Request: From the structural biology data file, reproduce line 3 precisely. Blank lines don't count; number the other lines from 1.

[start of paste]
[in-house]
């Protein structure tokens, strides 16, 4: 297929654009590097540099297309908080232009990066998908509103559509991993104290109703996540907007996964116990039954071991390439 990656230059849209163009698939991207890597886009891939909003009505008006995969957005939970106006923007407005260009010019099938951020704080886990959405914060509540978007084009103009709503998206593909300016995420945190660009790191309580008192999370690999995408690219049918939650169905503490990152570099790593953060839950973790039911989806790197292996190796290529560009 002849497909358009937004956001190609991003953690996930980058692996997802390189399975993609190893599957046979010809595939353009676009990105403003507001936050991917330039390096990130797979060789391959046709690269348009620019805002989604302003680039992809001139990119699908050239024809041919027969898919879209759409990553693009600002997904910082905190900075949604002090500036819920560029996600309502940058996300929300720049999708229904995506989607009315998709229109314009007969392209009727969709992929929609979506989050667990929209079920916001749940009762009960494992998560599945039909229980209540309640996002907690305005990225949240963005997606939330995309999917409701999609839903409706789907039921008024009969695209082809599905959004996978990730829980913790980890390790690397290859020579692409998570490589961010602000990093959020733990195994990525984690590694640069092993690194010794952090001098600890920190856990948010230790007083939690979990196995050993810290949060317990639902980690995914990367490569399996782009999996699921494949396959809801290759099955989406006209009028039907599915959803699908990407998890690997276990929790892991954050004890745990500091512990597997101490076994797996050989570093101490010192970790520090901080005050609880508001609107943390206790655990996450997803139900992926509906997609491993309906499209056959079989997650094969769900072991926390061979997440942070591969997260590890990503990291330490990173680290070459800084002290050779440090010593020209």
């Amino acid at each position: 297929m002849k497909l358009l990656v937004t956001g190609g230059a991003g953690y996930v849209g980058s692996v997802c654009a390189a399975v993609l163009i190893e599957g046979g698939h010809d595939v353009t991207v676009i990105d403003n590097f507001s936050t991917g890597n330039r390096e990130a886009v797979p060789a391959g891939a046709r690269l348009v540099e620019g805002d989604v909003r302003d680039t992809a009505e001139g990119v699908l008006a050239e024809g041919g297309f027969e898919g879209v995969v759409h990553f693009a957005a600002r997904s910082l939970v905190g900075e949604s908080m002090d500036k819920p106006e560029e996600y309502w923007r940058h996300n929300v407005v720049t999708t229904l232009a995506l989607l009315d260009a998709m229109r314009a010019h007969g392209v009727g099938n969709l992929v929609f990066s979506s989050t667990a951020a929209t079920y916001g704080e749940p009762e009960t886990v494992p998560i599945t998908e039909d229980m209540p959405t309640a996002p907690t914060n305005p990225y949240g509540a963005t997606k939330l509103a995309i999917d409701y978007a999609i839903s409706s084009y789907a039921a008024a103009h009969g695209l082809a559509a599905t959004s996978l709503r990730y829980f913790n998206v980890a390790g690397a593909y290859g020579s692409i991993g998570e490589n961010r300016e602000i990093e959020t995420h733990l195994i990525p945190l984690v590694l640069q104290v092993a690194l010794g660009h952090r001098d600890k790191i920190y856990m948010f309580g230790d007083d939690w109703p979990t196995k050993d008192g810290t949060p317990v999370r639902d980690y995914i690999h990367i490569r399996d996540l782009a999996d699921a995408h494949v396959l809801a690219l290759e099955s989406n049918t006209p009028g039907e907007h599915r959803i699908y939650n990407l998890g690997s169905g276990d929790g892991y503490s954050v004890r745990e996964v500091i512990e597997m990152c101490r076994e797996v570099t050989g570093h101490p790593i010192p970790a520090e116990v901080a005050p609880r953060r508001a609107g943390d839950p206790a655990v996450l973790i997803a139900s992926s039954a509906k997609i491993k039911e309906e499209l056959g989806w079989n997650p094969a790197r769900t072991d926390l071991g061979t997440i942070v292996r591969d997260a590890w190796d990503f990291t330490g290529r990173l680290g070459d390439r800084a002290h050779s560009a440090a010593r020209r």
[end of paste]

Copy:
């Amino acid at each position: 297929m002849k497909l358009l990656v937004t956001g190609g230059a991003g953690y996930v849209g980058s692996v997802c654009a390189a399975v993609l163009i190893e599957g046979g698939h010809d595939v353009t991207v676009i990105d403003n590097f507001s936050t991917g890597n330039r390096e990130a886009v797979p060789a391959g891939a046709r690269l348009v540099e620019g805002d989604v909003r302003d680039t992809a009505e001139g990119v699908l008006a050239e024809g041919g297309f027969e898919g879209v995969v759409h990553f693009a957005a600002r997904s910082l939970v905190g900075e949604s908080m002090d500036k819920p106006e560029e996600y309502w923007r940058h996300n929300v407005v720049t999708t229904l232009a995506l989607l009315d260009a998709m229109r314009a010019h007969g392209v009727g099938n969709l992929v929609f990066s979506s989050t667990a951020a929209t079920y916001g704080e749940p009762e009960t886990v494992p998560i599945t998908e039909d229980m209540p959405t309640a996002p907690t914060n305005p990225y949240g509540a963005t997606k939330l509103a995309i999917d409701y978007a999609i839903s409706s084009y789907a039921a008024a103009h009969g695209l082809a559509a599905t959004s996978l709503r990730y829980f913790n998206v980890a390790g690397a593909y290859g020579s692409i991993g998570e490589n961010r300016e602000i990093e959020t995420h733990l195994i990525p945190l984690v590694l640069q104290v092993a690194l010794g660009h952090r001098d600890k790191i920190y856990m948010f309580g230790d007083d939690w109703p979990t196995k050993d008192g810290t949060p317990v999370r639902d980690y995914i690999h990367i490569r399996d996540l782009a999996d699921a995408h494949v396959l809801a690219l290759e099955s989406n049918t006209p009028g039907e907007h599915r959803i699908y939650n990407l998890g690997s169905g276990d929790g892991y503490s954050v004890r745990e996964v500091i512990e597997m990152c101490r076994e797996v570099t050989g570093h101490p790593i010192p970790a520090e116990v901080a005050p609880r953060r508001a609107g943390d839950p206790a655990v996450l973790i997803a139900s992926s039954a509906k997609i491993k039911e309906e499209l056959g989806w079989n997650p094969a790197r769900t072991d926390l071991g061979t997440i942070v292996r591969d997260a590890w190796d990503f990291t330490g290529r990173l680290g070459d390439r800084a002290h050779s560009a440090a010593r020209r």